Racing Chaplain Plans Trackside Sanctuary

Racing Chaplain Plans Trackside Sanctuary

© 2020, Roadracing World Publishing, Inc. By Michael Gougis.

By Michael Gougis

Longtime racing chaplain Raymond Rizzo, a regular at AMA Pro Flat Track, ASRA/CCS and AMA/MotoAmerica races, wants to bring a physical presence to the racing paddock. His dream is a tractor-trailer that will serve as a sanctuary–neutral territory, if you will, in an environment of competition.

“I do everything that a pastor would do at a local church, but I don’t have a building,” Rizzo says. “The front (of the rig) would be home, in the back would be all of the tools I need to serve the community. And when we park it, we’d deploy the canopy, and it would be a space for the community.”

 

A model depicting Chaplain Raymond Rizzo's goal of a paddock presence for his traveling ministry.
A model depicting Chaplain Raymond Rizzo’s goal of a paddock presence for his traveling ministry.

 

Rizzo, of Franklin, Tennessee, began serving in the motorsports field in 2005, when he was asked to do the invocation at a stock car race at Nashville Fairgrounds Speedway.

“I did the invocation standing there, and it was like the beginning of a Disney movie, where the birds wrap ribbons around the fence posts, and I heard God say, ‘This is what I want you to do,’” Rizzo says.

Through his contact with the Christian-based Motor Racing Outreach, Rizzo was put in touch with the ASRA/CCS series, and attended his first event at Daytona in 2007. It was his first motorcycle event as well, and as he recalls, “I didn’t know anything about motorcycles. That was my first view of motorcycles. I said, ‘Lord, if you want me to do this, I’m in.’”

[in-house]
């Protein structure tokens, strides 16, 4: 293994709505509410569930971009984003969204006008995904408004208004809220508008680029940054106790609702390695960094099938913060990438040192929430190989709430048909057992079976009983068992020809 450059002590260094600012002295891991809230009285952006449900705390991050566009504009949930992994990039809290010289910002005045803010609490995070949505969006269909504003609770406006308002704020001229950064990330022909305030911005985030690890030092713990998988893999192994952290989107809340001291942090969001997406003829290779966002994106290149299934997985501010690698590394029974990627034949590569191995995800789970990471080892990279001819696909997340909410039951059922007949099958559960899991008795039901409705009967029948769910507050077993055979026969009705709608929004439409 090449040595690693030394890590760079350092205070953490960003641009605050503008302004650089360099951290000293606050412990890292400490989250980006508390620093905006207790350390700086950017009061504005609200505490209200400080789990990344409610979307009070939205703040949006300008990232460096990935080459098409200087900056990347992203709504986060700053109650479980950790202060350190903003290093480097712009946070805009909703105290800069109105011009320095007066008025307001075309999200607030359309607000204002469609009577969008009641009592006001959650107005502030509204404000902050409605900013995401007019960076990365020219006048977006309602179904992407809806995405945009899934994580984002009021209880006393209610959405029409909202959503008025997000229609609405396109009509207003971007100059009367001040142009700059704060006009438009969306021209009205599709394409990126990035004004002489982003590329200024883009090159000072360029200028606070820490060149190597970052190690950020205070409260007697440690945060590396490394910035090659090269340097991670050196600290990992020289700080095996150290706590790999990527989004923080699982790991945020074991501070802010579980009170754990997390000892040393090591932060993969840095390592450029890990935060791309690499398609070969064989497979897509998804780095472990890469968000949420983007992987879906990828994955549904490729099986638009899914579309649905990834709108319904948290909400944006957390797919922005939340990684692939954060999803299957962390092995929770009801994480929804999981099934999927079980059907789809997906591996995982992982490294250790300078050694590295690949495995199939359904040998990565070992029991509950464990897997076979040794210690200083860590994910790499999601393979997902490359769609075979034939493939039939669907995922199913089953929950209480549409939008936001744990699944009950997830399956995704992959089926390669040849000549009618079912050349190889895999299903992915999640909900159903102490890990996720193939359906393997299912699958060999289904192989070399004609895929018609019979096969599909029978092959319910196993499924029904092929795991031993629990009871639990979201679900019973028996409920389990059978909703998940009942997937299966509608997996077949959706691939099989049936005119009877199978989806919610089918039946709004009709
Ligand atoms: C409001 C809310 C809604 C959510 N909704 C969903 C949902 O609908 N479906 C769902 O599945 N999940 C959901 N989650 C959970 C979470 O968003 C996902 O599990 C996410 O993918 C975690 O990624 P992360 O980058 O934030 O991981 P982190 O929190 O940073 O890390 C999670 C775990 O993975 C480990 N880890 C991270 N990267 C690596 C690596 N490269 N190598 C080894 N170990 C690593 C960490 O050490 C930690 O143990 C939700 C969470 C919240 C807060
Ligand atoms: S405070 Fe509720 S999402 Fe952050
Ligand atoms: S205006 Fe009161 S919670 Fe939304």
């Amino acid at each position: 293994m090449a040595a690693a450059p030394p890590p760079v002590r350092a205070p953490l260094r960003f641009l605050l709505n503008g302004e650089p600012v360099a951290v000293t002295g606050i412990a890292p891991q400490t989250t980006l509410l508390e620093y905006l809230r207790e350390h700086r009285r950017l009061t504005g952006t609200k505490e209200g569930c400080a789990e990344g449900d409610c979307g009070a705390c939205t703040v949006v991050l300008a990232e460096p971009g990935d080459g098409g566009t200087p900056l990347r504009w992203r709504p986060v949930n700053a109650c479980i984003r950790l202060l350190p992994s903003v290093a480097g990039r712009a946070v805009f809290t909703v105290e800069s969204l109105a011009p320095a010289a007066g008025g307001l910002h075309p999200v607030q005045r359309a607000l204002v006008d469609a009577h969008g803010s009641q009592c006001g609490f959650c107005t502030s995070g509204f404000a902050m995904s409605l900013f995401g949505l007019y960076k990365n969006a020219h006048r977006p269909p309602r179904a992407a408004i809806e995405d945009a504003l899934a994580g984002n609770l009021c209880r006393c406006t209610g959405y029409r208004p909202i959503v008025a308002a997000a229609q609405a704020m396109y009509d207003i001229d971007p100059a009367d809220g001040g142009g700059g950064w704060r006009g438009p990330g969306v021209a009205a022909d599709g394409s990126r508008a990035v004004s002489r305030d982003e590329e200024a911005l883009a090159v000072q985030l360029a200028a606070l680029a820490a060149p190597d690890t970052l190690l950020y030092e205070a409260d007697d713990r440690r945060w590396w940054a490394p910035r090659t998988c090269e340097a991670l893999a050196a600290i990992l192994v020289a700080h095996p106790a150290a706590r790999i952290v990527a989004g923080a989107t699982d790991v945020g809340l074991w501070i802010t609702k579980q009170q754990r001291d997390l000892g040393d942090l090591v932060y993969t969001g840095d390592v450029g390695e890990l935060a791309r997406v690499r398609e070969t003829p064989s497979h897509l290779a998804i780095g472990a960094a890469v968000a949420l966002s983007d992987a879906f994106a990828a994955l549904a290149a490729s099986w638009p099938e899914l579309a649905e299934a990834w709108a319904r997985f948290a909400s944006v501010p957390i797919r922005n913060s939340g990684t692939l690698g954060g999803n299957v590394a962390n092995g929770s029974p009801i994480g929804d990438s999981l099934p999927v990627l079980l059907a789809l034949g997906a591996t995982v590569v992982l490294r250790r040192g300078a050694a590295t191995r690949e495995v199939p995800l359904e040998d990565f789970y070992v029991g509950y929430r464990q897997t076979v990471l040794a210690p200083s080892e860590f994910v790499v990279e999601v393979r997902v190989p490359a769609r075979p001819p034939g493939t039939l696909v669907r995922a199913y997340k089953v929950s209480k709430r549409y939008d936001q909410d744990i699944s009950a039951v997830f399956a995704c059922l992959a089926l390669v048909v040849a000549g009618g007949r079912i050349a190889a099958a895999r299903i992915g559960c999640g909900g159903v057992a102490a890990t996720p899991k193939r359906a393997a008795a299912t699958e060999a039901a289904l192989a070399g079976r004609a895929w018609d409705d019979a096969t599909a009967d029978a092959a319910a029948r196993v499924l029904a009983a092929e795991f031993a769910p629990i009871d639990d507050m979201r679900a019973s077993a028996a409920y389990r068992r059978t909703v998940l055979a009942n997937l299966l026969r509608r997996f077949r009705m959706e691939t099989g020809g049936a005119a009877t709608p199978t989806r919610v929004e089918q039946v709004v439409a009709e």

Raymond Rizzo praying with MotoAmerica Superbike racer Max Flinders on the grid before a race at Circuit of The Americas.
Raymond Rizzo praying with MotoAmerica Superbike racer Max Flinders on the grid before a race at Circuit of The Americas.

 

Since then, Rizzo has become the Lead Chaplain for AMA Pro Road Racing and serves in the same role for ASRA/CCS, as well as ministering at MotoAmerica races.

Rizzo hopes to raise enough in donations to purchase and operate the stacker tractor-trailer. His first mobile center, a standard RV, simply wore out under the 50,000 miles Rizzo drove every year. The new one would be called by the same name as the project to fund it–Finding The Finish 2.0.

The vehicle and its deployed canopy would serve as a gathering spot for the public, as well as a location for recovering program meetings and a space for service groups like the Christian Motorcyclists Association, Rizzo says.

For more information, text FTFCC to 71777 for a link to Rizzo’s fundraising page.

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